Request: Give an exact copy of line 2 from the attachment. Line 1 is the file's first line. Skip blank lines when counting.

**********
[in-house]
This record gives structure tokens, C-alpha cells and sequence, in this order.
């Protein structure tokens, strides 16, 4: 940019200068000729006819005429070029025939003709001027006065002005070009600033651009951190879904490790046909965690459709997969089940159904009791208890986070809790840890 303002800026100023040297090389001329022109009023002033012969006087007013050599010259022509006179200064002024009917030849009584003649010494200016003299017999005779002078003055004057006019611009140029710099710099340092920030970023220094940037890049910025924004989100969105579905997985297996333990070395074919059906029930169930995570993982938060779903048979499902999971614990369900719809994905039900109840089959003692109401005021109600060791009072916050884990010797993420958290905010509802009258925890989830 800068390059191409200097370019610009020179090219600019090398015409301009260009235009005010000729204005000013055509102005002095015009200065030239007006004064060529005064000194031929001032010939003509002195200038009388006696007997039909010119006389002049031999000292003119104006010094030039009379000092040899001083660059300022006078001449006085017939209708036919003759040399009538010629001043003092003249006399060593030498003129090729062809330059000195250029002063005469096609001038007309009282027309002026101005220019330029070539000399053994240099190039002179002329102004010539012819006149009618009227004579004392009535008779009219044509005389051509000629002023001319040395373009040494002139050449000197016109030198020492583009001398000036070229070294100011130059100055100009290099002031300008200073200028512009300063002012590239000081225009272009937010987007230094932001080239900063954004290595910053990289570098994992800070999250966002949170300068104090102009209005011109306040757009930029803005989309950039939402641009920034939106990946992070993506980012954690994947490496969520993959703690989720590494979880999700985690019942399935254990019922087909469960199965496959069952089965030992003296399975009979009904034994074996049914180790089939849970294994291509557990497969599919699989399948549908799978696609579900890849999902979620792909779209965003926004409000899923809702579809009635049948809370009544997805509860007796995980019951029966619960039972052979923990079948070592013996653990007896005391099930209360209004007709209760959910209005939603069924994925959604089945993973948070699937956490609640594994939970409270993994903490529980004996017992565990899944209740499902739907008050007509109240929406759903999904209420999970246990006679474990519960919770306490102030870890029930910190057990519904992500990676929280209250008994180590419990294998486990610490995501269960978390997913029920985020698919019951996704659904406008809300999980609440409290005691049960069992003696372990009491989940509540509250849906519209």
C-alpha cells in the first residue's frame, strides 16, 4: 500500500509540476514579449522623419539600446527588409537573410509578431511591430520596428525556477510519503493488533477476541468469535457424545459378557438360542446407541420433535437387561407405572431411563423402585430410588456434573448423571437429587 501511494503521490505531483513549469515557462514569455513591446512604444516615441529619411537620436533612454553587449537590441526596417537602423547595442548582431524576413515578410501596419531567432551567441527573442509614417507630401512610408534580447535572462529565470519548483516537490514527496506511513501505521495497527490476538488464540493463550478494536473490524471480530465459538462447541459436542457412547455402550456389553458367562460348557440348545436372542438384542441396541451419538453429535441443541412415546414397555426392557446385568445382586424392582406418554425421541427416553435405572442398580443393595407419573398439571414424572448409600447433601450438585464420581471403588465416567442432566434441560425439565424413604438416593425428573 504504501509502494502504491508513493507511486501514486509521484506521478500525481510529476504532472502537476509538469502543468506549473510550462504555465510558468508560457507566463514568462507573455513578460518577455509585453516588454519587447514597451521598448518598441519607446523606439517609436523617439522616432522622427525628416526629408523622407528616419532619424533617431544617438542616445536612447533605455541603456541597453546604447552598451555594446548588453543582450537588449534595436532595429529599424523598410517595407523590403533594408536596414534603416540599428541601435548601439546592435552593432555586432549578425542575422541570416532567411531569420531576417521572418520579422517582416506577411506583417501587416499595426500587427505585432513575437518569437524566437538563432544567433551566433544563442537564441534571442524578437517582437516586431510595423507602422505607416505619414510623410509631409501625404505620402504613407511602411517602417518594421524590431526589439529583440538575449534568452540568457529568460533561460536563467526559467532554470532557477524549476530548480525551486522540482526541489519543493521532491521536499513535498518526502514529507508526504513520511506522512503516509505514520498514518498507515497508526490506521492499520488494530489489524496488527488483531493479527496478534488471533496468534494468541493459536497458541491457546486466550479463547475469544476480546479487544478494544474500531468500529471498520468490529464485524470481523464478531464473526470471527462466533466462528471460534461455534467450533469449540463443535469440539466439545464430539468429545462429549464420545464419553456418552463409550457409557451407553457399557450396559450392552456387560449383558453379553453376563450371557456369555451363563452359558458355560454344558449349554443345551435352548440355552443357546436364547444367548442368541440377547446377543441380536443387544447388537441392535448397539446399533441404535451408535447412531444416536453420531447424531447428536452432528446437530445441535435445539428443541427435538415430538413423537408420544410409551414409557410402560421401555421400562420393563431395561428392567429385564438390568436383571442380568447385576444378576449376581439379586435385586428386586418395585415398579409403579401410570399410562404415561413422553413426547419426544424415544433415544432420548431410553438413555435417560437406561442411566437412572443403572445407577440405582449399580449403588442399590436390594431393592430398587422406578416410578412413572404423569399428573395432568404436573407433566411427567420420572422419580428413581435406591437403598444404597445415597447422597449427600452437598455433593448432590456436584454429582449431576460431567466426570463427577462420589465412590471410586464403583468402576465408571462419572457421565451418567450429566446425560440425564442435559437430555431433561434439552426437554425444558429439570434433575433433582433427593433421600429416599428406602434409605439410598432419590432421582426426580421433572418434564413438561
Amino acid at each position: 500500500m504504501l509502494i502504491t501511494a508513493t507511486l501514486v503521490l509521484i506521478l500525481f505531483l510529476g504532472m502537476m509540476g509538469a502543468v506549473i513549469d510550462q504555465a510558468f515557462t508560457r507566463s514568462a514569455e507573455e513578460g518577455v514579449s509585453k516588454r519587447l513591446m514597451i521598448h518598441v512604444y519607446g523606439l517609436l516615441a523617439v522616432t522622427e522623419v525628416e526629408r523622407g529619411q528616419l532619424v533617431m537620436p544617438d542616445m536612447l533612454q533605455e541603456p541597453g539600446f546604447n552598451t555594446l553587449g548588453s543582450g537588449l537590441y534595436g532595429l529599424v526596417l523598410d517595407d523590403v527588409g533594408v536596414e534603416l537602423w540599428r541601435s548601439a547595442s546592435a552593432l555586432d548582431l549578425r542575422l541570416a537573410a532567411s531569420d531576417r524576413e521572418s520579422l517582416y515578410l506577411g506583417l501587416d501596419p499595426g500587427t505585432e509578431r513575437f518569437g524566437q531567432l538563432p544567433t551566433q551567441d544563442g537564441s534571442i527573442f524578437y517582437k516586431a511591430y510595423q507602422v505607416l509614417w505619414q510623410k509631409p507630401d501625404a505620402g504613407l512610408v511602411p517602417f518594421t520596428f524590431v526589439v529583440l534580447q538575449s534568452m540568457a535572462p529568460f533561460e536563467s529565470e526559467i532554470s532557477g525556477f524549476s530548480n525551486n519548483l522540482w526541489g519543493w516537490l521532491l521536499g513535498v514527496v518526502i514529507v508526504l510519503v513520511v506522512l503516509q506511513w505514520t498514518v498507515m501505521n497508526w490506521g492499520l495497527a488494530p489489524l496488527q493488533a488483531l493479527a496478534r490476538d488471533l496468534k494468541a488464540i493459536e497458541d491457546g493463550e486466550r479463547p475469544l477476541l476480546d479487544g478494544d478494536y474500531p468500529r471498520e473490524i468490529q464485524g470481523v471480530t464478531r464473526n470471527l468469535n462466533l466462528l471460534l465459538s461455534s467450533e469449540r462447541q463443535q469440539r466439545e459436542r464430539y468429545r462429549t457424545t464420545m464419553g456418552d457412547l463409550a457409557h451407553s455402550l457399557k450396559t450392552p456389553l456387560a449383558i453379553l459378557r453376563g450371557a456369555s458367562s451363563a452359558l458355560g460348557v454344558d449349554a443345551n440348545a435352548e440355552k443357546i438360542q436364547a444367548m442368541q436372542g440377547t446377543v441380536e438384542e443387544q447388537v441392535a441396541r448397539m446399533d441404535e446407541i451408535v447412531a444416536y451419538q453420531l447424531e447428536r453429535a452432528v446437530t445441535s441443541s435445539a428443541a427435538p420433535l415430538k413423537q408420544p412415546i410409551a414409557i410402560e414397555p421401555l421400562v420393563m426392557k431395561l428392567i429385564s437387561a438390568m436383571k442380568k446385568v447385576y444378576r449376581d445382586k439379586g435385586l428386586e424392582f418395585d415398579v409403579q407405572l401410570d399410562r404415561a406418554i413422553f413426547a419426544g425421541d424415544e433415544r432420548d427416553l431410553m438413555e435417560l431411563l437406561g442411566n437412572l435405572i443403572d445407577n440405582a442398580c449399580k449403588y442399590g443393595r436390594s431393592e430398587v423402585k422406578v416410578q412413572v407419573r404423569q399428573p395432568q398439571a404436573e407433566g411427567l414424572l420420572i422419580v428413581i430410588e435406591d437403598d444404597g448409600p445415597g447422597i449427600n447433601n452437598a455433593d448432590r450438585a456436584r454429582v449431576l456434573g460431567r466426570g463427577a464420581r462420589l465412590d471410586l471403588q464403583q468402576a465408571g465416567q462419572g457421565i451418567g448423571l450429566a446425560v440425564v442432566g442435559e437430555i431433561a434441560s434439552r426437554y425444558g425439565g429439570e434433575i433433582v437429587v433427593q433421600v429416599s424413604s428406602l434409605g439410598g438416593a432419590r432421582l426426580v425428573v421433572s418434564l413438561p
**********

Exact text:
This record gives structure tokens, C-alpha cells and sequence, in this order.